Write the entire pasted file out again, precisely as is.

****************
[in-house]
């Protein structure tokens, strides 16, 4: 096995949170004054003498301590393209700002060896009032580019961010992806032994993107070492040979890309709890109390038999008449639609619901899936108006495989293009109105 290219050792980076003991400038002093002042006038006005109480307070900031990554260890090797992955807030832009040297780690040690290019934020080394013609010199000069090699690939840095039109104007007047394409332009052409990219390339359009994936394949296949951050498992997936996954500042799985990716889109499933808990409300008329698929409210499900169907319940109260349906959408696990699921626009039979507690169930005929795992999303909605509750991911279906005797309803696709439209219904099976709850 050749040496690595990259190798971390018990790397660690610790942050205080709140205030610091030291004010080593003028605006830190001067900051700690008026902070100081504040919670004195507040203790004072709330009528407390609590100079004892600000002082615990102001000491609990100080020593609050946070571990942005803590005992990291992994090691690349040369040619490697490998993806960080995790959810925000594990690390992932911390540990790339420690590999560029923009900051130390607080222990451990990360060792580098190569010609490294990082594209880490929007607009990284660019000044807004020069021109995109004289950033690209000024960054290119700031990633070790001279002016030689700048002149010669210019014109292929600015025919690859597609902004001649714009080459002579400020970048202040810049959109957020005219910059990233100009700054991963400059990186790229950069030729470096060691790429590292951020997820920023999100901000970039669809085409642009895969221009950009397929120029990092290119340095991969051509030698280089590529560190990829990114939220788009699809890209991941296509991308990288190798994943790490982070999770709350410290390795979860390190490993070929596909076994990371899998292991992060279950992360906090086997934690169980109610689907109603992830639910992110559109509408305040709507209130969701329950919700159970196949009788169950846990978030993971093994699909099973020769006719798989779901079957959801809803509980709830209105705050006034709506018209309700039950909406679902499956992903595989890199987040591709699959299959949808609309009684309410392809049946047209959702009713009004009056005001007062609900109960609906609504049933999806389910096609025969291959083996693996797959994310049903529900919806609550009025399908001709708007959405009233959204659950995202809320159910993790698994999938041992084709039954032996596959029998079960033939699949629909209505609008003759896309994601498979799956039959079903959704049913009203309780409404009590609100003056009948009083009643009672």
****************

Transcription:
[in-house]
């Protein structure tokens, strides 16, 4: 096995949170004054003498301590393209700002060896009032580019961010992806032994993107070492040979890309709890109390038999008449639609619901899936108006495989293009109105 290219050792980076003991400038002093002042006038006005109480307070900031990554260890090797992955807030832009040297780690040690290019934020080394013609010199000069090699690939840095039109104007007047394409332009052409990219390339359009994936394949296949951050498992997936996954500042799985990716889109499933808990409300008329698929409210499900169907319940109260349906959408696990699921626009039979507690169930005929795992999303909605509750991911279906005797309803696709439209219904099976709850 050749040496690595990259190798971390018990790397660690610790942050205080709140205030610091030291004010080593003028605006830190001067900051700690008026902070100081504040919670004195507040203790004072709330009528407390609590100079004892600000002082615990102001000491609990100080020593609050946070571990942005803590005992990291992994090691690349040369040619490697490998993806960080995790959810925000594990690390992932911390540990790339420690590999560029923009900051130390607080222990451990990360060792580098190569010609490294990082594209880490929007607009990284660019000044807004020069021109995109004289950033690209000024960054290119700031990633070790001279002016030689700048002149010669210019014109292929600015025919690859597609902004001649714009080459002579400020970048202040810049959109957020005219910059990233100009700054991963400059990186790229950069030729470096060691790429590292951020997820920023999100901000970039669809085409642009895969221009950009397929120029990092290119340095991969051509030698280089590529560190990829990114939220788009699809890209991941296509991308990288190798994943790490982070999770709350410290390795979860390190490993070929596909076994990371899998292991992060279950992360906090086997934690169980109610689907109603992830639910992110559109509408305040709507209130969701329950919700159970196949009788169950846990978030993971093994699909099973020769006719798989779901079957959801809803509980709830209105705050006034709506018209309700039950909406679902499956992903595989890199987040591709699959299959949808609309009684309410392809049946047209959702009713009004009056005001007062609900109960609906609504049933999806389910096609025969291959083996693996797959994310049903529900919806609550009025399908001709708007959405009233959204659950995202809320159910993790698994999938041992084709039954032996596959029998079960033939699949629909209505609008003759896309994601498979799956039959079903959704049913009203309780409404009590609100003056009948009083009643009672």